Chubbuck officials create a project wish list for potential unallocated funds as TiF retires | economy
CHUBBUCK – The community’s largest tax hike financial district is about to retire, and officials have created a wish list of projects that could be funded with potential unallocated revenue.
The district is slated to close at the end of 2023. Devin Hillam, the city’s director of planning and economic development, estimates up to $ 1 million in unallocated funds could be raised beginning in tax year 2022.
Hillam is also the executive director of the Chubbuck Development Authority, which manages the city’s TIF districts.
“It’s pretty preliminary,” said Hillam.
Approved projects to be carried out within the district this year include an expansion of the New Day Parkway, the addition of two new streets near the future City Hall, the completion of work on other streets in the new downtown area and the Preparation of “underutilized” properties that CDA bought for redevelopment
On the wish-list, if there is any money left, build a skate park, safety improvements on Hawthorne Road from James Avenue to Canal Street, a pedestrian crossing at the intersection of Chubbuck Road and Yellowstone Highway, and other improvements to improve the new downtown area more intimate, said Hillam.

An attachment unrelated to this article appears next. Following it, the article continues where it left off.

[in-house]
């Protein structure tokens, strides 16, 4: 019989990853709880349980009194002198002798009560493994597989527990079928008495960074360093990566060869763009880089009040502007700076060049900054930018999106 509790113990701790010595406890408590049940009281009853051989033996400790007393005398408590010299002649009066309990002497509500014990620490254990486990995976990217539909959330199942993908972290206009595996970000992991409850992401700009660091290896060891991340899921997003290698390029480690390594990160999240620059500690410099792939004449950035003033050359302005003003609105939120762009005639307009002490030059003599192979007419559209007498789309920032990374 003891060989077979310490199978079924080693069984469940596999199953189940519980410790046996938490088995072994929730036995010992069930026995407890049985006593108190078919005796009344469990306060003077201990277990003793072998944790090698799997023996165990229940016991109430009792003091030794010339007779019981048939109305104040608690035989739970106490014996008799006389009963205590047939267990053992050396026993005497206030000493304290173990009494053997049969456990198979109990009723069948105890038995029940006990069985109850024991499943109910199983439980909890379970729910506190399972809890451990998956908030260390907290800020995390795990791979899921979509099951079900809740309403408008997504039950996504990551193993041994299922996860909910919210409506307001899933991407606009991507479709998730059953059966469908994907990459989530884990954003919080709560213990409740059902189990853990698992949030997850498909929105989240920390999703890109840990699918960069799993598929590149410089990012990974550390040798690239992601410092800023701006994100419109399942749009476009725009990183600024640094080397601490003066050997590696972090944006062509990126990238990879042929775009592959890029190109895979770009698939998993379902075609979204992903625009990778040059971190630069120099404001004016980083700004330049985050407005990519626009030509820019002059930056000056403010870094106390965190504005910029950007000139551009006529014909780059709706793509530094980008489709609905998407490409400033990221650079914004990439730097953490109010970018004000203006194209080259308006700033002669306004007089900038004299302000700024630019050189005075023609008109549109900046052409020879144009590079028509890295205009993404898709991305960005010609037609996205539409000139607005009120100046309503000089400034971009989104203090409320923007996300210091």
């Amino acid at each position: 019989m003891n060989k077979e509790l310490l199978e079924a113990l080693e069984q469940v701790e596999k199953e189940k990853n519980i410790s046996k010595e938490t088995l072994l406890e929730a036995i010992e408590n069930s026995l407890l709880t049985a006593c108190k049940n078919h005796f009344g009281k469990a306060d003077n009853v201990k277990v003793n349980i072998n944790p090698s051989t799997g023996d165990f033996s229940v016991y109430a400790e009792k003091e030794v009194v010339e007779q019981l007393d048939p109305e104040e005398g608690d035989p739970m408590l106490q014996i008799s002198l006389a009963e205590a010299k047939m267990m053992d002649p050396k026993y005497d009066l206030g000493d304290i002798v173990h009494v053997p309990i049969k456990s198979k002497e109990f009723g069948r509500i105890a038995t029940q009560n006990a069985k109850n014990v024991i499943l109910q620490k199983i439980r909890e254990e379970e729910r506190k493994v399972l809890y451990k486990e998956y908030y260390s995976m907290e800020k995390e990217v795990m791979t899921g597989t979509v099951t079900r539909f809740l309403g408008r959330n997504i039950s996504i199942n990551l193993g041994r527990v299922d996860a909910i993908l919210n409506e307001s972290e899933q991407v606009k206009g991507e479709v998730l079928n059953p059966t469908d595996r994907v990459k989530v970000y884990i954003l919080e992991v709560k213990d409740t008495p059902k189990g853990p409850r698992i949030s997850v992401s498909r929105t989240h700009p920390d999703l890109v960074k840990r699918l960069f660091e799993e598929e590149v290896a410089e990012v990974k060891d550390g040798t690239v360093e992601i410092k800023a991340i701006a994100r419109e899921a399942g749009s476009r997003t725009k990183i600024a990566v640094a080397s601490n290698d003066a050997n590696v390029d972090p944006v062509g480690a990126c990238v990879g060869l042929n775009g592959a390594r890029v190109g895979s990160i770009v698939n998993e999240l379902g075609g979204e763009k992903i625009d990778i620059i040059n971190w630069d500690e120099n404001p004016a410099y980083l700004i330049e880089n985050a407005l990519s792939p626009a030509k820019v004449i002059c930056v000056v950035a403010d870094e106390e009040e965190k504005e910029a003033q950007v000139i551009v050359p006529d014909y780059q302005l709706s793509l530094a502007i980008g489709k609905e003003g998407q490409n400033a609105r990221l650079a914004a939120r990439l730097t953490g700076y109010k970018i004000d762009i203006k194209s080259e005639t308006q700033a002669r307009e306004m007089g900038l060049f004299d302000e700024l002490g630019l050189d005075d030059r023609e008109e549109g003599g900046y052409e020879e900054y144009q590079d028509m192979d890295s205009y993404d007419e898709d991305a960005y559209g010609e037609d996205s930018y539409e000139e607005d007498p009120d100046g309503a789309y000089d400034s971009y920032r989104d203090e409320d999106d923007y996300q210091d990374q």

The TIF district has approximately $ 2 million in annual revenue, much of which will be returned to the general tax authorities upon retirement.
When a TIF district is created, property valuations are generally frozen for tax purposes at pre-development levels for the various tax authorities. Taxes levied on new developments are diverted and used to cover new infrastructures and improvements within a designated revenue allocation area. Once the improvements are paid for in full, the TIF can be withdrawn and the taxable valuation returned to the general tax authorities.
Chubbuck was among the first communities in the state to test the economic development tool when it founded its TIF about 30 years ago. Once more than two-thirds of Chubbuck were included in the revenue distribution area, where the funds generated by the TIF are allowed to be spent. That percentage has shrunk significantly in recent years, Hillam said.
Hillam noted that a new state law has limited taxpayers’ ability to get the entire taxable valuation back once a TIF retires, making it harder to calculate how much additional revenue will go to the city that previously went to CDA went.
Hillam believes the TIF district has achieved its goals of providing the community with a better tax base than it would otherwise have had.
“It has served the community very, very well,” added Mayor Kevin England. “The allocation of it that has been used in the city is something we need to work on to replace it.”